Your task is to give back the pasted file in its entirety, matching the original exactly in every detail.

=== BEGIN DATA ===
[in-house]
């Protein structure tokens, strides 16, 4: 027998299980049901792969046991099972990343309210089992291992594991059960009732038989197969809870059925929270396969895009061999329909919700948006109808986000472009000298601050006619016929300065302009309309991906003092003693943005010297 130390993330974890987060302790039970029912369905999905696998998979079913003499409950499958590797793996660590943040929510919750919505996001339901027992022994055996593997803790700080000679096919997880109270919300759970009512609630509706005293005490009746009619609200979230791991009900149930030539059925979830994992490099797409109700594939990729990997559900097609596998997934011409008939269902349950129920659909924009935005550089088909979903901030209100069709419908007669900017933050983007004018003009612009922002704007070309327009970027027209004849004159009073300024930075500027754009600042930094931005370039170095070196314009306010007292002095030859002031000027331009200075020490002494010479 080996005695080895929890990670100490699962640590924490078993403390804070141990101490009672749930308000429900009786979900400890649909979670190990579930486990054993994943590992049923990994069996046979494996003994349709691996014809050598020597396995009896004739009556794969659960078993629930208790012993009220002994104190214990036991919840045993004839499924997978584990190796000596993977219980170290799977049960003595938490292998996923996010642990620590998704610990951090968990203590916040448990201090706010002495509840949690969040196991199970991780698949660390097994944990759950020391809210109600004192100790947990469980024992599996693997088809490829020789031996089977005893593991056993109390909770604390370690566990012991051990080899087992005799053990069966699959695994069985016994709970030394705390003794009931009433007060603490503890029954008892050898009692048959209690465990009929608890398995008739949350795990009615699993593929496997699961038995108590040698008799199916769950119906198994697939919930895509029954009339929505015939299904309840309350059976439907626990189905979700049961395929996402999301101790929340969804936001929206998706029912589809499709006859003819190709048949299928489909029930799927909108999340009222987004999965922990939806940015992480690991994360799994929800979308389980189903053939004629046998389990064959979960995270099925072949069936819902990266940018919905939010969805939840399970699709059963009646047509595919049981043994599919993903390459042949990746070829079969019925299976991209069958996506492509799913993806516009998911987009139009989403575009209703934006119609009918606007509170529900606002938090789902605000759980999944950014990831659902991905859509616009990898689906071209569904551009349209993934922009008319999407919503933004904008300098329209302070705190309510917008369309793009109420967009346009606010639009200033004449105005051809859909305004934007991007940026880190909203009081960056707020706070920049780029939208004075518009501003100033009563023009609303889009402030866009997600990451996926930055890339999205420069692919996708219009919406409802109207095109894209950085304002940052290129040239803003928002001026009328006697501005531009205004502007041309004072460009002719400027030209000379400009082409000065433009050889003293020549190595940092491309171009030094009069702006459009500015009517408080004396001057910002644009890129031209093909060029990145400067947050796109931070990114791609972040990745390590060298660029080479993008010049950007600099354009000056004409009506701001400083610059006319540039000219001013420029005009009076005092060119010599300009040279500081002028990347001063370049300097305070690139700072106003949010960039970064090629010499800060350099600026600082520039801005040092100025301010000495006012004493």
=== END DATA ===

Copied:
[in-house]
């Protein structure tokens, strides 16, 4: 027998299980049901792969046991099972990343309210089992291992594991059960009732038989197969809870059925929270396969895009061999329909919700948006109808986000472009000298601050006619016929300065302009309309991906003092003693943005010297 130390993330974890987060302790039970029912369905999905696998998979079913003499409950499958590797793996660590943040929510919750919505996001339901027992022994055996593997803790700080000679096919997880109270919300759970009512609630509706005293005490009746009619609200979230791991009900149930030539059925979830994992490099797409109700594939990729990997559900097609596998997934011409008939269902349950129920659909924009935005550089088909979903901030209100069709419908007669900017933050983007004018003009612009922002704007070309327009970027027209004849004159009073300024930075500027754009600042930094931005370039170095070196314009306010007292002095030859002031000027331009200075020490002494010479 080996005695080895929890990670100490699962640590924490078993403390804070141990101490009672749930308000429900009786979900400890649909979670190990579930486990054993994943590992049923990994069996046979494996003994349709691996014809050598020597396995009896004739009556794969659960078993629930208790012993009220002994104190214990036991919840045993004839499924997978584990190796000596993977219980170290799977049960003595938490292998996923996010642990620590998704610990951090968990203590916040448990201090706010002495509840949690969040196991199970991780698949660390097994944990759950020391809210109600004192100790947990469980024992599996693997088809490829020789031996089977005893593991056993109390909770604390370690566990012991051990080899087992005799053990069966699959695994069985016994709970030394705390003794009931009433007060603490503890029954008892050898009692048959209690465990009929608890398995008739949350795990009615699993593929496997699961038995108590040698008799199916769950119906198994697939919930895509029954009339929505015939299904309840309350059976439907626990189905979700049961395929996402999301101790929340969804936001929206998706029912589809499709006859003819190709048949299928489909029930799927909108999340009222987004999965922990939806940015992480690991994360799994929800979308389980189903053939004629046998389990064959979960995270099925072949069936819902990266940018919905939010969805939840399970699709059963009646047509595919049981043994599919993903390459042949990746070829079969019925299976991209069958996506492509799913993806516009998911987009139009989403575009209703934006119609009918606007509170529900606002938090789902605000759980999944950014990831659902991905859509616009990898689906071209569904551009349209993934922009008319999407919503933004904008300098329209302070705190309510917008369309793009109420967009346009606010639009200033004449105005051809859909305004934007991007940026880190909203009081960056707020706070920049780029939208004075518009501003100033009563023009609303889009402030866009997600990451996926930055890339999205420069692919996708219009919406409802109207095109894209950085304002940052290129040239803003928002001026009328006697501005531009205004502007041309004072460009002719400027030209000379400009082409000065433009050889003293020549190595940092491309171009030094009069702006459009500015009517408080004396001057910002644009890129031209093909060029990145400067947050796109931070990114791609972040990745390590060298660029080479993008010049950007600099354009000056004409009506701001400083610059006319540039000219001013420029005009009076005092060119010599300009040279500081002028990347001063370049300097305070690139700072106003949010960039970064090629010499800060350099600026600082520039801005040092100025301010000495006012004493």